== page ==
Behind: “Crack-up at Waycross”

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First things first: the proceeds from Bouchercon’s Murder Under the Oaks go to the Wake Country Public Libraries. And folks, reading is cool.

In November 2013, thieves broke into a Modesto, CA orchard and made off with 140,000 pounds–70 tons–of in-shell walnuts. In February 2012, a shade to the north, 40,000ish tons of walnuts went missing from a Butte County processing plant. In October 2012, twin thefts near Sacramento, shall we say, bagged 82,000 pounds of walnuts. Investigators were hunting for suspects with Russian accents.

Nut theft is a thing.

Grinning a bit? Me too when I stumbled on the headlines. But the reason why? The root of all evil: an across-the-nut spike to record prices. That 70-ton walnut job? The take had a wholesale value of $400,000.

I said to myself, “I must write this.”

And you know what? I didn’t. Couldn’t. Not for a year. All I had was Continue reading “Behind: “Crack-up at Waycross””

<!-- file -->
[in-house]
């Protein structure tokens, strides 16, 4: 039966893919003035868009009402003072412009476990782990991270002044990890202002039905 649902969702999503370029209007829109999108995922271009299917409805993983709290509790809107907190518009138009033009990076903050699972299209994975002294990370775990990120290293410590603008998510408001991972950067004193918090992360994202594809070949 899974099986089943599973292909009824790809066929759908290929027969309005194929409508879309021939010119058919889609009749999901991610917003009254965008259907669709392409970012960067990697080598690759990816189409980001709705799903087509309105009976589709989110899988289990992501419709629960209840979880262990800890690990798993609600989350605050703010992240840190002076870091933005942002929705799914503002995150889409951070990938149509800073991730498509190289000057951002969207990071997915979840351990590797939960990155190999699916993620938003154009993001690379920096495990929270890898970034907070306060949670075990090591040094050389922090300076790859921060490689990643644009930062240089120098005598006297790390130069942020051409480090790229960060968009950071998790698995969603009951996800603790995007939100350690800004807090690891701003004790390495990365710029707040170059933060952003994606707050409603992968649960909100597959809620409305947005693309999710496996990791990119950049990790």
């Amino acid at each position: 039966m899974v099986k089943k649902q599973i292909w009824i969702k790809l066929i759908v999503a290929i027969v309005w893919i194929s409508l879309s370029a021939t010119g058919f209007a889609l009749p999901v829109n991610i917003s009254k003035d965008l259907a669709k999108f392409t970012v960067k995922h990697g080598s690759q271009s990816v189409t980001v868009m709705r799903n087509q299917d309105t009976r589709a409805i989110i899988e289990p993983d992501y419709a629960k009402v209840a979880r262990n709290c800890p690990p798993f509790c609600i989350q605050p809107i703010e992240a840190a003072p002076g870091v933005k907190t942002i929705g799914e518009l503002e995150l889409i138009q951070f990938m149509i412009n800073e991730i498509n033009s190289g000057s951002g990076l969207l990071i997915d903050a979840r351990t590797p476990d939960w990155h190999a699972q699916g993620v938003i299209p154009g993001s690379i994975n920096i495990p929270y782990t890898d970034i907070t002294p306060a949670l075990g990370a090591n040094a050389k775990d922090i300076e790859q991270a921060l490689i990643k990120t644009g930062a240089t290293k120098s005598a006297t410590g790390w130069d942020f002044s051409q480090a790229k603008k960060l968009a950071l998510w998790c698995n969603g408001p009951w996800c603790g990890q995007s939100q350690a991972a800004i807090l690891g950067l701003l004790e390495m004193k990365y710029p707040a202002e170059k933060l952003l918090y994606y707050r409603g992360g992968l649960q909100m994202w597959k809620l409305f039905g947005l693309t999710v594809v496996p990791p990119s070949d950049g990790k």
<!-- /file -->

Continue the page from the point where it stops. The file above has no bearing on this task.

Behind: “First Rodeo”

If you were around a century or so ago, and you knew him well, you might call him Bill. On a legal document, William Sidney Porter. If you read any of his 300+ published stories, you knew him by his pen name: O. Henry. The name now commands a prestigious short story award, but more than anything, his work effectively trademarked a device: The twist ending, the literary tie that binds. When you or I try it, the reader calls it an O. Henry twist.

I don’t set out to write twist endings, although it is known to happen. I go for resonance, a finish that hopefully keep the reader’s creative chords humming. With “First Rodeo” I started Continue reading “Behind: “First Rodeo””

Behind: “Dark Days for the Professor”

51mTezsunJL__SY346_Southern lit. Family conflict. Race and social issues. Push-pull of tradition. Sense of belonging to place, like it or not.

I don’t write it.

Or at least I hadn’t until earlier this year. So it’s a thrill that my “Dark Days for the Professor” has been included in NWMG’s Southern lit anthology Not So Fast.

So I don’t write Southern–themes generally or voice specifically–but I’m immersed in the South. And oddball humor? I am to oddball humor what cats are to my couch: hairy and all over it.

Game on.

I thought about this one a long while. For me, good Southern lit says something. Stuff gets real. Real real, no magic wind or giant bateau mouche. My first challenge was Continue reading “Behind: “Dark Days for the Professor””